Improve atrial fibrillation care to stave off 11,000 strokes every year, GPs told

Improve atrial fibrillation care to stave off 11,000 strokes every year, GPs told

Using data from NHS Improving Quality’s GRASP-AF audit tool, the report estimates that just over half of people with atrial fibrillation are getting drug treatment in line with new best practice guidelines issued by the National Institute for Care and Health Excellence (NICE). Full implementation of these guidelines could prevent 28,000 strokes every year and lead to overall savings of £293 million for the NHS in England, and £1.7 billion over a lifetime perspective, it says.


Warfarin is the main anticoagulant used in the UK to prevent blood clots from forming in the heart. Were it to be prescribed for all people diagnosed with atrial fibrillation, in line with the NICE guidance, a further 11,626 strokes would be avoided, saving an estimated 3,200 lives, the analysis indicates. This would also save the NHS an additional £124m per year. But current prescribing of warfarin is only half of what it should be.


Approximately 900,000 people in England have been diagnosed with atrial fibrillation, a condition that causes an irregular heartbeat and which carries an increased risk of stroke and heart failure. People with the condition, and who are assessed as having the highest risk of stroke, should be offered anticoagulation, says NICE. The analysis is based on data from GRASP-AF, an audit tool developed by NHS Improving Quality in conjunction with PRIMIS, and supplied free of charge to the NHS in England.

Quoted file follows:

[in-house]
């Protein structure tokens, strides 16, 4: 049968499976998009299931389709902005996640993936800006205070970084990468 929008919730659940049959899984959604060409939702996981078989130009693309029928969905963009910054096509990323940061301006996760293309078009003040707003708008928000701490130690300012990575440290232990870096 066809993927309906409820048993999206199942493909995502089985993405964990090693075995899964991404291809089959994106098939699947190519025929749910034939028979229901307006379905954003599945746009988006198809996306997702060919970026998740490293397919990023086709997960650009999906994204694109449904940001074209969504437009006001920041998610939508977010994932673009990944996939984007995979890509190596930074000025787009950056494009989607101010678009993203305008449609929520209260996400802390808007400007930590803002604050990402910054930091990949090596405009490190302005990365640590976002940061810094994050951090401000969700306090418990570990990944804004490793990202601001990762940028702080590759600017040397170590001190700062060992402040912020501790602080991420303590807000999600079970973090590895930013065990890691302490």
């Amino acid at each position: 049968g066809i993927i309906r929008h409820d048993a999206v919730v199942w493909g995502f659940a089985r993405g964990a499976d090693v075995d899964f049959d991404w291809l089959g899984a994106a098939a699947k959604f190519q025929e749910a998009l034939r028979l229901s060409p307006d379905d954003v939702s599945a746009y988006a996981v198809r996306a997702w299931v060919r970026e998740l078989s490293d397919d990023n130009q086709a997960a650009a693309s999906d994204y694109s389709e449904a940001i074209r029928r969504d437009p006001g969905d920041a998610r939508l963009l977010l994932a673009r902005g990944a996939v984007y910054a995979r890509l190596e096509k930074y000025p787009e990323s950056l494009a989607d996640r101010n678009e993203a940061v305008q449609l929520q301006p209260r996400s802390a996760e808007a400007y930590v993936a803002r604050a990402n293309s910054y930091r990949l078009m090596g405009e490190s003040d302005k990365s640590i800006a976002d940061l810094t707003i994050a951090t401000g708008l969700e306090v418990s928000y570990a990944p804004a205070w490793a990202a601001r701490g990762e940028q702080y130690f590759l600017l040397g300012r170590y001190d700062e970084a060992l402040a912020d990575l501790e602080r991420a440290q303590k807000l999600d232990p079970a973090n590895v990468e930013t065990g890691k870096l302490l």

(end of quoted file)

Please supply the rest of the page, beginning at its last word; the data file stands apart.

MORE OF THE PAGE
Over one third of GP practices across the country use the tool to help them manage the care of patients with atrial fibrillation in a bid to curb their risk of stroke. The current report is based on data from over 1,000 GP practices that ran the audit in 2011-12.


Commenting on the report, Hilary Walker, Head of NHS Improving Quality’s Living Longer Lives programme, said: “We know that effective anticoagulation really reduces the risk of having stroke. Data from the GRASP-AF audit tool shows us that currently not everyone is being managed as well as they should be. This is putting patients’ lives at risk and costing the NHS and social care millions of pounds every year.”


She added: “GP practices can use the GRASP-AF tool for free to quickly identify patients who have, or might have [atrial fibrillation], and check their management plan. We encourage all GP practices not currently using GRASP-AF to download the tool and start to audit their care of people with [the condition].”


GPs in England can start using GRASP by signing up for free PRIMIS Hub membership atwww.primis.nottingham.ac.uk/hub.


* Marion Kerr. Costs and benefits of antithrombotic therapy in atrial fibrillation in England: An economic analysis based on GRASP-AF. Insight Health Economics for NHS Improving Quality





by Caroline White


OnMedica, Thursday 30 October 2014



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